And these existential concerns do dovetail into the dogmatic and even self-protective cognitive aspects of the terrorist mindset. For instance, scholars like ([45], 32) and ([31], 205) assert that a rigid, fixed and unbending cognition often forms to provide the backbone for the necessary commitment to violent action in a violent extremist context.

In other words, a tendency to want to pathologize terrorist actors as ‘sad, mad or bad’ often betrays the role of identity development and the complex social reality of factors that sustain involvement in terrorism. Researchers can emphasise the need to understand how individuals use their idiosyncratic social experiences to construct their worlds with, and how and why someone could decide upon the need to commit acts of violence in the name of an extremist ideology. Such a point of view is particularly confronting for policymakers, as the natural implication of this finding is to try and look at such morally reprehensible actions with a form of cleared-eyed rationality.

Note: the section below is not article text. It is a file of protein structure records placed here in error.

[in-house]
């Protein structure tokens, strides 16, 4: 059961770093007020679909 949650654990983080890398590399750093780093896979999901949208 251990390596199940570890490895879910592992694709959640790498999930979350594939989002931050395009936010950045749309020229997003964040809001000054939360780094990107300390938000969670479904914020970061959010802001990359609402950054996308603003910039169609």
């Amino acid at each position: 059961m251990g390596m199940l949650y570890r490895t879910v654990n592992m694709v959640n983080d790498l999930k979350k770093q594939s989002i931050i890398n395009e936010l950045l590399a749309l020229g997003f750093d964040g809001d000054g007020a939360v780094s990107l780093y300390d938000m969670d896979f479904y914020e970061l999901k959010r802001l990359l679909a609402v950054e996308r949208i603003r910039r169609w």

In sum, BT’s manifesto possesses a strong dogmatic intolerance and tendency to dehumanize those who opposed their beliefs. They frequently employ clear-cut binaries on the core issues like nationalism and hierarchy. For example, some clear examples related to White genocide include: the strong association made between “birth-rates”, “fertility rates” and the presence of “invaders”; coupling the victimisation and “rape of White women” with expressions of vengeance and expressions of rage against those they consider “race traitors.” BT views the world as an inherently violent place, full of prejudice and perpetually at war and their political standpoint is a desire for group-based dominance along a superiority-inferiority racial and gender dimension. Critically, a pseudocommando identity and a need for cognitive closure provided a lens to feed into an all-encompassing sense of purpose, belonging and moral disengagement.

6 The (Digital) World We Live in or the (Digital) Battleground We Fight in?